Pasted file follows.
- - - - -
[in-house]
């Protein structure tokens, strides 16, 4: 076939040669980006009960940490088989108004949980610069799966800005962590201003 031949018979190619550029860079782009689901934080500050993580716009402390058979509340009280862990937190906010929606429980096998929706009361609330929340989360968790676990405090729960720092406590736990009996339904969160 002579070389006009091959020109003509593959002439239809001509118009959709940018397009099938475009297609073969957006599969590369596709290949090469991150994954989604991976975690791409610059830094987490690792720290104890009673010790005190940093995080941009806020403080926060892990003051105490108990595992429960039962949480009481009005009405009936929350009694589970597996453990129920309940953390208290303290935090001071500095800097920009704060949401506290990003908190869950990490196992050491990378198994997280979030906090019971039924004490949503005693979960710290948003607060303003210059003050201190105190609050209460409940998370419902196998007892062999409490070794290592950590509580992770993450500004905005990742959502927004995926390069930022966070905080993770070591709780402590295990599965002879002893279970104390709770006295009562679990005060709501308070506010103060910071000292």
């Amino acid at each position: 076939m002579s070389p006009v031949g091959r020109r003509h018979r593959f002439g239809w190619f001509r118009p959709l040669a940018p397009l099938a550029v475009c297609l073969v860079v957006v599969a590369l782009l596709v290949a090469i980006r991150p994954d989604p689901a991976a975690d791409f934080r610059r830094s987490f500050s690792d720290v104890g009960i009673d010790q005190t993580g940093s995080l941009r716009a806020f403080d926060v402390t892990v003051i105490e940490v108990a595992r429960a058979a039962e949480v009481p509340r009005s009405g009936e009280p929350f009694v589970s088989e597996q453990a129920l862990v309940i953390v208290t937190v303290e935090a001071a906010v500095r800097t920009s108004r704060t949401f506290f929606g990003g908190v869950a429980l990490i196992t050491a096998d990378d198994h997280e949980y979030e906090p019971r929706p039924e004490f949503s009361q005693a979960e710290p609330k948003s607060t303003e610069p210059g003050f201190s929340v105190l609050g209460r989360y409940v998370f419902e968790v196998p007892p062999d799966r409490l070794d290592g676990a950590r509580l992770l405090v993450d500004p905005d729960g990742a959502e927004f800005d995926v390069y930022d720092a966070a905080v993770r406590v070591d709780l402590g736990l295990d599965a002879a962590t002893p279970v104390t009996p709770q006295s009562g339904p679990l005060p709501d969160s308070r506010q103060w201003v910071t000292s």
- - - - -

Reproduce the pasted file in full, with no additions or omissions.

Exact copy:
[in-house]
């Protein structure tokens, strides 16, 4: 076939040669980006009960940490088989108004949980610069799966800005962590201003 031949018979190619550029860079782009689901934080500050993580716009402390058979509340009280862990937190906010929606429980096998929706009361609330929340989360968790676990405090729960720092406590736990009996339904969160 002579070389006009091959020109003509593959002439239809001509118009959709940018397009099938475009297609073969957006599969590369596709290949090469991150994954989604991976975690791409610059830094987490690792720290104890009673010790005190940093995080941009806020403080926060892990003051105490108990595992429960039962949480009481009005009405009936929350009694589970597996453990129920309940953390208290303290935090001071500095800097920009704060949401506290990003908190869950990490196992050491990378198994997280979030906090019971039924004490949503005693979960710290948003607060303003210059003050201190105190609050209460409940998370419902196998007892062999409490070794290592950590509580992770993450500004905005990742959502927004995926390069930022966070905080993770070591709780402590295990599965002879002893279970104390709770006295009562679990005060709501308070506010103060910071000292």
């Amino acid at each position: 076939m002579s070389p006009v031949g091959r020109r003509h018979r593959f002439g239809w190619f001509r118009p959709l040669a940018p397009l099938a550029v475009c297609l073969v860079v957006v599969a590369l782009l596709v290949a090469i980006r991150p994954d989604p689901a991976a975690d791409f934080r610059r830094s987490f500050s690792d720290v104890g009960i009673d010790q005190t993580g940093s995080l941009r716009a806020f403080d926060v402390t892990v003051i105490e940490v108990a595992r429960a058979a039962e949480v009481p509340r009005s009405g009936e009280p929350f009694v589970s088989e597996q453990a129920l862990v309940i953390v208290t937190v303290e935090a001071a906010v500095r800097t920009s108004r704060t949401f506290f929606g990003g908190v869950a429980l990490i196992t050491a096998d990378d198994h997280e949980y979030e906090p019971r929706p039924e004490f949503s009361q005693a979960e710290p609330k948003s607060t303003e610069p210059g003050f201190s929340v105190l609050g209460r989360y409940v998370f419902e968790v196998p007892p062999d799966r409490l070794d290592g676990a950590r509580l992770l405090v993450d500004p905005d729960g990742a959502e927004f800005d995926v390069y930022d720092a966070a905080v993770r406590v070591d709780l402590g736990l295990d599965a002879a962590t002893p279970v104390t009996p709770q006295s009562g339904p679990l005060p709501d969160s308070r506010q103060w201003v910071t000292s």